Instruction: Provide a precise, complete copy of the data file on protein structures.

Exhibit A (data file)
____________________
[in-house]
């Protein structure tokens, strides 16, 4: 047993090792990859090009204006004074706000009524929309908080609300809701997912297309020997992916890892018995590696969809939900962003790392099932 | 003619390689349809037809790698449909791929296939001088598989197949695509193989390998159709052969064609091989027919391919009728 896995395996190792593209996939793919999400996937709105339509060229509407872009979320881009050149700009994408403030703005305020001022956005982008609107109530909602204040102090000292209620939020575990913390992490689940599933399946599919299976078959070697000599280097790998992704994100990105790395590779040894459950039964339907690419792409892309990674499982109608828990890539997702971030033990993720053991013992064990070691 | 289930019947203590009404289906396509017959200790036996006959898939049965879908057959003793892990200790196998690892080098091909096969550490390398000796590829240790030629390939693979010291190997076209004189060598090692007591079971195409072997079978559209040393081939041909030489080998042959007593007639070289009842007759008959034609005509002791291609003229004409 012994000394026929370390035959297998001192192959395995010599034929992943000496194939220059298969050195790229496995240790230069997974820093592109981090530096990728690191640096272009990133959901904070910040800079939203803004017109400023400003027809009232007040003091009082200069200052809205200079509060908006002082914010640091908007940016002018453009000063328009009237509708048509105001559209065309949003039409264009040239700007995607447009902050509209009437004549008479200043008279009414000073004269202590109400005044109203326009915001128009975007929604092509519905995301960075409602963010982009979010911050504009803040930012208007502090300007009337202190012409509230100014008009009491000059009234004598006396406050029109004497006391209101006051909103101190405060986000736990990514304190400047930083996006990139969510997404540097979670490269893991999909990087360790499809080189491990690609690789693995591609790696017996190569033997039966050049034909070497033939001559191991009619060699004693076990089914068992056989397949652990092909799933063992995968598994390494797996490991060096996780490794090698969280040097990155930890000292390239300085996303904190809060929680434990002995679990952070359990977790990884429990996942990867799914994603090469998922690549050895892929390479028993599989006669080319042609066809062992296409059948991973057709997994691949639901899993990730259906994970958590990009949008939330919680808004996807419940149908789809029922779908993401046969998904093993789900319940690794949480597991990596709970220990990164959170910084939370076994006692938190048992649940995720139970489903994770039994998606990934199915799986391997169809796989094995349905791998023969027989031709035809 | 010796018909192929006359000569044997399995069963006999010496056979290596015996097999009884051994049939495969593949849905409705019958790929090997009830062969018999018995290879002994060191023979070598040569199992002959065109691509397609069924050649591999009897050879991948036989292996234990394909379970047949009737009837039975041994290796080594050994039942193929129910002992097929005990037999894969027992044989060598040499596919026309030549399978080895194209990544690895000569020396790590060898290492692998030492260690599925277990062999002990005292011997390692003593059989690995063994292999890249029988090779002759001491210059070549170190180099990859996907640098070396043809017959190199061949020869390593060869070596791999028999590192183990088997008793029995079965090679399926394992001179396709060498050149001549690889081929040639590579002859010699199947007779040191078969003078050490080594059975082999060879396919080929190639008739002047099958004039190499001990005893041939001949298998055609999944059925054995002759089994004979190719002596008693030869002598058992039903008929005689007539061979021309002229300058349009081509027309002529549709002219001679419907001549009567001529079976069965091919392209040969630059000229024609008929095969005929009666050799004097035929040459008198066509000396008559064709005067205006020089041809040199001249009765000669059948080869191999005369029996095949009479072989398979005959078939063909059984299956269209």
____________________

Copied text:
[in-house]
């Protein structure tokens, strides 16, 4: 047993090792990859090009204006004074706000009524929309908080609300809701997912297309020997992916890892018995590696969809939900962003790392099932 | 003619390689349809037809790698449909791929296939001088598989197949695509193989390998159709052969064609091989027919391919009728 896995395996190792593209996939793919999400996937709105339509060229509407872009979320881009050149700009994408403030703005305020001022956005982008609107109530909602204040102090000292209620939020575990913390992490689940599933399946599919299976078959070697000599280097790998992704994100990105790395590779040894459950039964339907690419792409892309990674499982109608828990890539997702971030033990993720053991013992064990070691 | 289930019947203590009404289906396509017959200790036996006959898939049965879908057959003793892990200790196998690892080098091909096969550490390398000796590829240790030629390939693979010291190997076209004189060598090692007591079971195409072997079978559209040393081939041909030489080998042959007593007639070289009842007759008959034609005509002791291609003229004409 012994000394026929370390035959297998001192192959395995010599034929992943000496194939220059298969050195790229496995240790230069997974820093592109981090530096990728690191640096272009990133959901904070910040800079939203803004017109400023400003027809009232007040003091009082200069200052809205200079509060908006002082914010640091908007940016002018453009000063328009009237509708048509105001559209065309949003039409264009040239700007995607447009902050509209009437004549008479200043008279009414000073004269202590109400005044109203326009915001128009975007929604092509519905995301960075409602963010982009979010911050504009803040930012208007502090300007009337202190012409509230100014008009009491000059009234004598006396406050029109004497006391209101006051909103101190405060986000736990990514304190400047930083996006990139969510997404540097979670490269893991999909990087360790499809080189491990690609690789693995591609790696017996190569033997039966050049034909070497033939001559191991009619060699004693076990089914068992056989397949652990092909799933063992995968598994390494797996490991060096996780490794090698969280040097990155930890000292390239300085996303904190809060929680434990002995679990952070359990977790990884429990996942990867799914994603090469998922690549050895892929390479028993599989006669080319042609066809062992296409059948991973057709997994691949639901899993990730259906994970958590990009949008939330919680808004996807419940149908789809029922779908993401046969998904093993789900319940690794949480597991990596709970220990990164959170910084939370076994006692938190048992649940995720139970489903994770039994998606990934199915799986391997169809796989094995349905791998023969027989031709035809 | 010796018909192929006359000569044997399995069963006999010496056979290596015996097999009884051994049939495969593949849905409705019958790929090997009830062969018999018995290879002994060191023979070598040569199992002959065109691509397609069924050649591999009897050879991948036989292996234990394909379970047949009737009837039975041994290796080594050994039942193929129910002992097929005990037999894969027992044989060598040499596919026309030549399978080895194209990544690895000569020396790590060898290492692998030492260690599925277990062999002990005292011997390692003593059989690995063994292999890249029988090779002759001491210059070549170190180099990859996907640098070396043809017959190199061949020869390593060869070596791999028999590192183990088997008793029995079965090679399926394992001179396709060498050149001549690889081929040639590579002859010699199947007779040191078969003078050490080594059975082999060879396919080929190639008739002047099958004039190499001990005893041939001949298998055609999944059925054995002759089994004979190719002596008693030869002598058992039903008929005689007539061979021309002229300058349009081509027309002529549709002219001679419907001549009567001529079976069965091919392209040969630059000229024609008929095969005929009666050799004097035929040459008198066509000396008559064709005067205006020089041809040199001249009765000669059948080869191999005369029996095949009479072989398979005959078939063909059984299956269209």